Leading Article: Fight the last colonial fight, Sir Christopher

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The Independent Online
There has been nothing so democratic in our ownership of Hong Kong as our preparations for the leaving of it. For more than 150 years, Britain saw little reason to consult the people of Hong Kong on the governance of our wealthy little Asian colony. As next year's handover to Chinese rule has crept nearer, Sir Christopher Patten, the last Governor, has been assiduous, energetic, even strident in setting up minimally democratic structures and insisting that Peking must respect them. Is this hypocrisy? Or cheek? Or is it simply the least we could do for our former citizens before we handed them over to the world's last Communist superpower?

Sir Christopher has not always played his few cards well. But the sniping of Chinese apologists in this country, and the occasional lack of support from the Government to which he once belonged, are undeserved. The last Governor has been fighting an impossible battle. He will not get his way. Peking will abolish LegCo, the democratically elected but tediously entitled Hong Kong assembly, next year. It will impose its own hand-picked assembly and its own place-man as chief executive. But the fact that Sir Christopher's battle was fought at all will make it harder for Peking to ignore political and human rights in Hong Kong. The democratic forces in our last significant colony have been mobilised as never before. The attention of the world has been focused on China's behaviour from July onwards. Neither are worth a great deal, but both are worth something.

The China-sympathisers, led by our former ambassador to Peking, Sir Percy Cradock, argue that Patten's obstinacy has forced Peking to become more obdurate. In other words, China would have taken a more liberal approach to a post-British Hong Kong if we had not insisted on rubbing their noses in the dangerous concept of democracy. We doubt it. The transition would have been fraught with dangers in either case. But the presence of a vocal and active democratic movement in Hong Kong - little of which existed before - should help to persuade Peking to respect Hong Kong's radically different history and political culture. These differences are understandably threatening to the Communist gerontocracy, but also vitally important to them. In the end, Peking's own best political and economic interests are served by a successful Hong Kong, and this must be a Hong Kong that remains united with the Western world although re-connected to China.

At this late stage, Patten is no longer in a position to push out the boundaries of liberalisation. But in his final annual policy speech yesterday he signalled his intention to kick and scream to the end to defend the advances he has made. In particular, he warned Peking that he would have no truck with its alternative, unelected assembly. He also came his closest yet to stating that the scrapping after the July handover of his own, democratic infant - LegCo - would be illegal, and a direct breach of the Sino-UK joint declaration on Hong Kong. He also rejected China's criticisms of his Bill of Rights and, quite rightly, ridiculed the idea that Hong Kong people do not care about human rights or politics. Although Sir Christopher has less than nine months left in charge, he let it be known that he intends to keep his hand on the helm by setting out a series of new, supposedly non-controversial measures to improve "quality of life". The territory's democracy camp complained that this was not enough. They demanded some form of further "action" by Sir Christopher, and Britain, to warn Peking off. It is not at all clear what they seriously think Sir Christopher can do, over and above what he is doing.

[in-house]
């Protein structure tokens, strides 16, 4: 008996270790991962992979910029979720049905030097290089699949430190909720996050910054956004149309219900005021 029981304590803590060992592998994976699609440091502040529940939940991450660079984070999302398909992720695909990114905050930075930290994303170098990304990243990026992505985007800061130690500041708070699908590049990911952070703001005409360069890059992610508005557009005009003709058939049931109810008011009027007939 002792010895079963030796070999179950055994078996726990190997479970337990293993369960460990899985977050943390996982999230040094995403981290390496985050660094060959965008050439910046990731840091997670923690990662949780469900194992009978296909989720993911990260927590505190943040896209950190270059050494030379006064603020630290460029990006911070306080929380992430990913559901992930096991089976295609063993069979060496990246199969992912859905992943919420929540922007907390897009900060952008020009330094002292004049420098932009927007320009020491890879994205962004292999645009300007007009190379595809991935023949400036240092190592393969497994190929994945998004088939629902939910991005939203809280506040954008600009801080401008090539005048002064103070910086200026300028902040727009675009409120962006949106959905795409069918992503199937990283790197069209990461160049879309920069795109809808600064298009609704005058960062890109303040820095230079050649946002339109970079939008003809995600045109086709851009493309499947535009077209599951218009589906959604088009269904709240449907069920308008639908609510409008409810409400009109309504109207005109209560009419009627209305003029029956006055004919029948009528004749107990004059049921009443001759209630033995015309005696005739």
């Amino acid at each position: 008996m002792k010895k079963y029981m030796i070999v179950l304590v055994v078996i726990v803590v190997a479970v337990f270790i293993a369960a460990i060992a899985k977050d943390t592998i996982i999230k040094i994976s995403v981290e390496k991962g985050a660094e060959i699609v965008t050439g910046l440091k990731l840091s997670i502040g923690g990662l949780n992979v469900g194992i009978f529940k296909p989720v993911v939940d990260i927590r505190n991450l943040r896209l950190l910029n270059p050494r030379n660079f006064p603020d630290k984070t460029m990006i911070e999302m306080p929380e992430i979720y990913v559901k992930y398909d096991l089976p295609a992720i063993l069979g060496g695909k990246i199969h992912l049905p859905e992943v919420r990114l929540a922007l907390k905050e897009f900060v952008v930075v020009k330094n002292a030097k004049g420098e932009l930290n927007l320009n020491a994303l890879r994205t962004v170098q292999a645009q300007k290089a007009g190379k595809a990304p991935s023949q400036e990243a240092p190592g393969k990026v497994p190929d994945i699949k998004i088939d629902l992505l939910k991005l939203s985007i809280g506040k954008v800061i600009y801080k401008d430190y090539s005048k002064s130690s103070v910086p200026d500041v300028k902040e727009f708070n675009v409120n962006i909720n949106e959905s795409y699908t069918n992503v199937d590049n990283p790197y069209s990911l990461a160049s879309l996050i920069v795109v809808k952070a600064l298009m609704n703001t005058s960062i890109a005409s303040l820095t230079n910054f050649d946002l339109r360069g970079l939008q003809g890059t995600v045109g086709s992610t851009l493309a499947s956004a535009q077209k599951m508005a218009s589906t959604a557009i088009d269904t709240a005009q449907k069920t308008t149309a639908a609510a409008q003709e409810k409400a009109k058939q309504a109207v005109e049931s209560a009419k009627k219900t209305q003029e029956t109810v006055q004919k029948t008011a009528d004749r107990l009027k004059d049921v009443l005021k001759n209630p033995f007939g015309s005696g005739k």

Sir Percy Cradock and his ilk argue that there is no point in upsetting the Chinese with the handover so close. But then they have never shown any inclination to hold the Chinese to the spirit, or many of the letters, of the agreements they helped to negotiate with Peking. The view of the Cradockites appears to be that our only duty to Hong Kong is economic: our final task is to leave the territory in good shape as an efficient money-making machine. That is the best hope for the territory's future, they say; to attempt anything more is not only foolish and irresponsible, but arouses impossible hopes among the populace. This ignores the community's enthusiastic participation in last year's Legislative Council election.

The reality is that economic development does not take place in a political vacuum. When life ceases to be just a struggle for existence, people begin to think for themselves, a lesson societies all over east Asia are learning (despite all the loose talk about "Asian values"). Hong Kong thrived within the stuffy, but benign anomaly of British colonial status. That does not mean it would thrive under autocratic rule from China. Under British rule, there was no democracy but there was little state control either (some might argue, too little). Despite its change of status - one might say because of its change of status - a sophisticated and prosperous community such as Hong Kong will require considerable freedom of thought and freedom of expression if it is to thrive and grow. Direct democracy was always too much to hope for. But the fight is worth having if it persuades Peking to treat its returning daughter as a grown-up. As Peking is presumably aware, its success or failure will have a crucial bearing on a still greater ambition: the eventual re-unification of the mainland and Taiwan.

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